Cherry picking stats for SA will sway either stance in the extreme as it's such a unique country
 

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Whoa- this has gone way off topic.
@bruce ma goose
White does make subtle reference to the effect of quotas:-

“That’s a worrying sign because whatever is happening now, there’s no doubt it will impact where we will be in the next five years. There are a lot of factors – overseas players, spreading the talent base – but I don’t think people want to admit that the consequences are going to come back to bite us.â€

And.....

“What I’m saying is that there’s a glaring obvious flaw in what you see. There’s no succession plan. When the Bok coach packs his bags and leaves, he doesn’t leave anything for the next guy. Heyneke never rested a player, never rotated his team, he knew that he needed to get results. You can’t blame him for that, that’s the nature of the job.

Regarding schools rugby - it is not the exclusive privilege of private schools - it is played across state schools however the quality of rugby played by these schools has dropped dramatically over the last 20 years.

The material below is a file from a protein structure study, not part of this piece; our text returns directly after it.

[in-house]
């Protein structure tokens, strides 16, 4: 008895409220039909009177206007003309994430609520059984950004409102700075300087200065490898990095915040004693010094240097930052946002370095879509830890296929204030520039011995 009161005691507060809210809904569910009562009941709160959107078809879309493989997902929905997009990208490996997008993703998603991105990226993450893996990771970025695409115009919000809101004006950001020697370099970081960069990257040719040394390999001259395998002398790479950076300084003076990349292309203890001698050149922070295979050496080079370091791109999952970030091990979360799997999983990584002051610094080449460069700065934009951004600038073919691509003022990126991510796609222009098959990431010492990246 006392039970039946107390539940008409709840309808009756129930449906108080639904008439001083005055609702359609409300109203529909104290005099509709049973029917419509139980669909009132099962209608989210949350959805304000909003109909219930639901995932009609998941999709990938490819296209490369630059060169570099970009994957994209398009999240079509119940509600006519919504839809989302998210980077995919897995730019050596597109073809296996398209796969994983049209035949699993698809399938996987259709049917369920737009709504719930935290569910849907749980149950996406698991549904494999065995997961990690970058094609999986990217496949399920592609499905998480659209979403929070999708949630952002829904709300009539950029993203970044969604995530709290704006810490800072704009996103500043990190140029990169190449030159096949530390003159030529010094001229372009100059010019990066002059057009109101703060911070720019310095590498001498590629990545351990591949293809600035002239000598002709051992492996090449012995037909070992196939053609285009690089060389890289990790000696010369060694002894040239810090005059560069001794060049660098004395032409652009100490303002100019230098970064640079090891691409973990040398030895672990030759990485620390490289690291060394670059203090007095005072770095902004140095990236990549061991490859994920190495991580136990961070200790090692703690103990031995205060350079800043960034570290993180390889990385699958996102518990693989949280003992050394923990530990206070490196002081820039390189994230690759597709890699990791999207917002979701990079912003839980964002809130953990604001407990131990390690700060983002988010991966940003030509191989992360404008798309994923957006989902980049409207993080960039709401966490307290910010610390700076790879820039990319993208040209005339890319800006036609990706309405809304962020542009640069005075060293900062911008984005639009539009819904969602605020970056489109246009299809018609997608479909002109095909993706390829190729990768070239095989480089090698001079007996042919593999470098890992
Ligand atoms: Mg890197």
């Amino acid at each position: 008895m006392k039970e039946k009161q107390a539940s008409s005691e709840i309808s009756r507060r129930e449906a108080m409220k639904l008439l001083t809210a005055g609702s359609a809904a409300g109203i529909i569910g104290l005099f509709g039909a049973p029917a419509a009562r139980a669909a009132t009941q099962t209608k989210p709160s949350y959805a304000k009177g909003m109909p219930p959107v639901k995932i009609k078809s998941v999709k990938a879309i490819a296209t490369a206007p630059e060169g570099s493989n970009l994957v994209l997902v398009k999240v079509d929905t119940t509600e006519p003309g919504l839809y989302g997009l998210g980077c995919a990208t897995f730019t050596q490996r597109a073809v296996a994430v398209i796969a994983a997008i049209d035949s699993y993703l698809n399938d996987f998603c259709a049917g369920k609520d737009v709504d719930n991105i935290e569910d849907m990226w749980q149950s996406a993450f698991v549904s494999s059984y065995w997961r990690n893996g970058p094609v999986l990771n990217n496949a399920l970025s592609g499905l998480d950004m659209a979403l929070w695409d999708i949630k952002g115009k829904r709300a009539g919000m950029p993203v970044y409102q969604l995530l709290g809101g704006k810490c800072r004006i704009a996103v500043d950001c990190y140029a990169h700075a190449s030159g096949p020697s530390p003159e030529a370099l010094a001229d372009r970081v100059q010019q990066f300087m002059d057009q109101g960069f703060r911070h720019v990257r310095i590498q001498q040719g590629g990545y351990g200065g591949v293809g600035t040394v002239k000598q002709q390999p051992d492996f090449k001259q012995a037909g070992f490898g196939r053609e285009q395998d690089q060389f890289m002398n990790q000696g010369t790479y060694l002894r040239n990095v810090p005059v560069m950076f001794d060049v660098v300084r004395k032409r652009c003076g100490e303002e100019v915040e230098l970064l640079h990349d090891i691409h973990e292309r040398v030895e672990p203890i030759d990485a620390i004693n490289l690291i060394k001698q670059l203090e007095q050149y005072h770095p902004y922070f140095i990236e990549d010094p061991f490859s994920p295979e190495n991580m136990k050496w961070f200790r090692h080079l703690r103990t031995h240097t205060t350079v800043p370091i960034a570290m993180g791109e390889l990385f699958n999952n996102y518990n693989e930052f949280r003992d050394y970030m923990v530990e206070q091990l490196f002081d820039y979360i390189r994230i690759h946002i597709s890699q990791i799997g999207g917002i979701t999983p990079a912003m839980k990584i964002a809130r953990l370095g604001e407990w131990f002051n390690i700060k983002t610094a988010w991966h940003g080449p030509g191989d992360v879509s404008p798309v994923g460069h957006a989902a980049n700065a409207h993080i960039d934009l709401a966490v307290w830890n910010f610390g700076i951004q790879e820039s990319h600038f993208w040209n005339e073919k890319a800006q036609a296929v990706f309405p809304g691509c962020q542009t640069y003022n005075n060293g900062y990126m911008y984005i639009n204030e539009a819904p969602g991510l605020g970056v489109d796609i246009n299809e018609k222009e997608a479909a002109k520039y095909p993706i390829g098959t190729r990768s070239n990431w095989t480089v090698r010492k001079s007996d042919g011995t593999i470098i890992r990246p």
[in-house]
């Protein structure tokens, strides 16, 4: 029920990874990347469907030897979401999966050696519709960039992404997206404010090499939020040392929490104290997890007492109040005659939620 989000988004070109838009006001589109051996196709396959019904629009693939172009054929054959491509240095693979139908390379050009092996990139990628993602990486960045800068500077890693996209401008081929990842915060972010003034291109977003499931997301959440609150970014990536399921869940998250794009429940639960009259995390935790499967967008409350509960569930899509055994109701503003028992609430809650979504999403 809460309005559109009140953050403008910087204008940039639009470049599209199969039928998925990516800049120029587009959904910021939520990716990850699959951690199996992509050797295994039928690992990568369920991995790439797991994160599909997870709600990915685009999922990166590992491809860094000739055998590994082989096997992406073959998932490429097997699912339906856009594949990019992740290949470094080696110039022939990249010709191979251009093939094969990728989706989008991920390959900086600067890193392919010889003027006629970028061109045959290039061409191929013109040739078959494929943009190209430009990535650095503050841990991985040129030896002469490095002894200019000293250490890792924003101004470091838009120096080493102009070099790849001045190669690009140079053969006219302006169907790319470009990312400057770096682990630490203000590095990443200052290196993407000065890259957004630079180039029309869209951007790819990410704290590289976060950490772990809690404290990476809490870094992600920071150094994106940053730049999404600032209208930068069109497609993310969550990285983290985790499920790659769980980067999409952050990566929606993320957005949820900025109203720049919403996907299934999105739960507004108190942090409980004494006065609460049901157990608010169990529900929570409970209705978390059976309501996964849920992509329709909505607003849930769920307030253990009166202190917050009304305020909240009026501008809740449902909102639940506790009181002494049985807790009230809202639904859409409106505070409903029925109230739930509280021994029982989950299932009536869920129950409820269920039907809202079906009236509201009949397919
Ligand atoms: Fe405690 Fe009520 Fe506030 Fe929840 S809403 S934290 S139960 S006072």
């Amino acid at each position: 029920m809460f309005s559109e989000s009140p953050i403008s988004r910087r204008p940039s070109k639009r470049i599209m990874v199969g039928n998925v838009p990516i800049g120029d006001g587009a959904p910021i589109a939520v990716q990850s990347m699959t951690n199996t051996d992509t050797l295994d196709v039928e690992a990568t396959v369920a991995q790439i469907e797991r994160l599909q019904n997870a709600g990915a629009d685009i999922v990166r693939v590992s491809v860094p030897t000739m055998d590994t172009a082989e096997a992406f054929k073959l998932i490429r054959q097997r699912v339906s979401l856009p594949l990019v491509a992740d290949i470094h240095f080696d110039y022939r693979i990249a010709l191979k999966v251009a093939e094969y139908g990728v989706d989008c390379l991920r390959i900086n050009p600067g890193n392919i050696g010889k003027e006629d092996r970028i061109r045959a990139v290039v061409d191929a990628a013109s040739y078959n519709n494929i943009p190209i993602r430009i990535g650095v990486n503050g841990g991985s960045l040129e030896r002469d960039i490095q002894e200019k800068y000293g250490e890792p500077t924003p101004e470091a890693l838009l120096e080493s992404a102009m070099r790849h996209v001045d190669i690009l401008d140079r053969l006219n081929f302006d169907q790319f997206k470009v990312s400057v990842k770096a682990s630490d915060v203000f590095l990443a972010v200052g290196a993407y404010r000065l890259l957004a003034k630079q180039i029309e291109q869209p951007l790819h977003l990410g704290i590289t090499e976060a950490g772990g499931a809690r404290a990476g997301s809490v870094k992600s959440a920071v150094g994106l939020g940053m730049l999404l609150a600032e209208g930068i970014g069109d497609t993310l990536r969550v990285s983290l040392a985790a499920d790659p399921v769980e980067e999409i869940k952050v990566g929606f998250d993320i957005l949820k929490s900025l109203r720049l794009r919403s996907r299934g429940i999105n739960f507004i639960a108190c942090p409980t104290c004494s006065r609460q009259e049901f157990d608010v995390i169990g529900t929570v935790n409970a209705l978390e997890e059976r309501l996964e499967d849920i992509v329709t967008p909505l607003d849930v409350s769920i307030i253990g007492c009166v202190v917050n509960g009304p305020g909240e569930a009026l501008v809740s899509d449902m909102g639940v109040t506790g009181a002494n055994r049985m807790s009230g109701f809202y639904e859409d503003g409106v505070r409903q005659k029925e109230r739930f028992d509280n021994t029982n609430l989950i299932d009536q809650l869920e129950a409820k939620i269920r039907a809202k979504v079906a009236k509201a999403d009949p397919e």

Point in case - I attended a state school with a proud history of rugby in the eastern cape. We were always up there with the best - getting players into craven week and SA schools every year.

Today the racial makeup of that school is 80% students of colour and their rugby is absolutely nowhere - we haven't had a single player selected for craven week in 8 years - those days are over - however soccer is flying - This is quite typical of many schools in the area.

It is the private schools in the new South Africa that have tried to preserve the quality of rugby at school level otherwise this too would have perished.

There is right way and a wrong way to implement social mobility across all spectrums of life. The political power in SA has elected to place racially based selection policies on the national side but in typical fashion had no plan to provide the funding for education at grass roots level to ensure continuity of talent in future generations.